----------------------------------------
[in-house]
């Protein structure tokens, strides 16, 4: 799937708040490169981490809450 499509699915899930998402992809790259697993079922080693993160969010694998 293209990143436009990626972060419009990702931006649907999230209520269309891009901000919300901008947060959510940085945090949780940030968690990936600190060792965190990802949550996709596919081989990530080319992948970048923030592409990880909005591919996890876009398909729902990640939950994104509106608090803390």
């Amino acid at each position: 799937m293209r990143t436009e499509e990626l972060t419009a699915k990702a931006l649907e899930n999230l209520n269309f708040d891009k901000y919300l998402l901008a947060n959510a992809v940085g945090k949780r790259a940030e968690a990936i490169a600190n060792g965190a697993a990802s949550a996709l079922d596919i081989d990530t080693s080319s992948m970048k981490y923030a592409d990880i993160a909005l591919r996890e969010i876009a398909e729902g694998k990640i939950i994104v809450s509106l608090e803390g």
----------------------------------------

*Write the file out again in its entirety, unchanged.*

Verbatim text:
[in-house]
């Protein structure tokens, strides 16, 4: 799937708040490169981490809450 499509699915899930998402992809790259697993079922080693993160969010694998 293209990143436009990626972060419009990702931006649907999230209520269309891009901000919300901008947060959510940085945090949780940030968690990936600190060792965190990802949550996709596919081989990530080319992948970048923030592409990880909005591919996890876009398909729902990640939950994104509106608090803390």
């Amino acid at each position: 799937m293209r990143t436009e499509e990626l972060t419009a699915k990702a931006l649907e899930n999230l209520n269309f708040d891009k901000y919300l998402l901008a947060n959510a992809v940085g945090k949780r790259a940030e968690a990936i490169a600190n060792g965190a697993a990802s949550a996709l079922d596919i081989d990530t080693s080319s992948m970048k981490y923030a592409d990880i993160a909005l591919r996890e969010i876009a398909e729902g694998k990640i939950i994104v809450s509106l608090e803390g």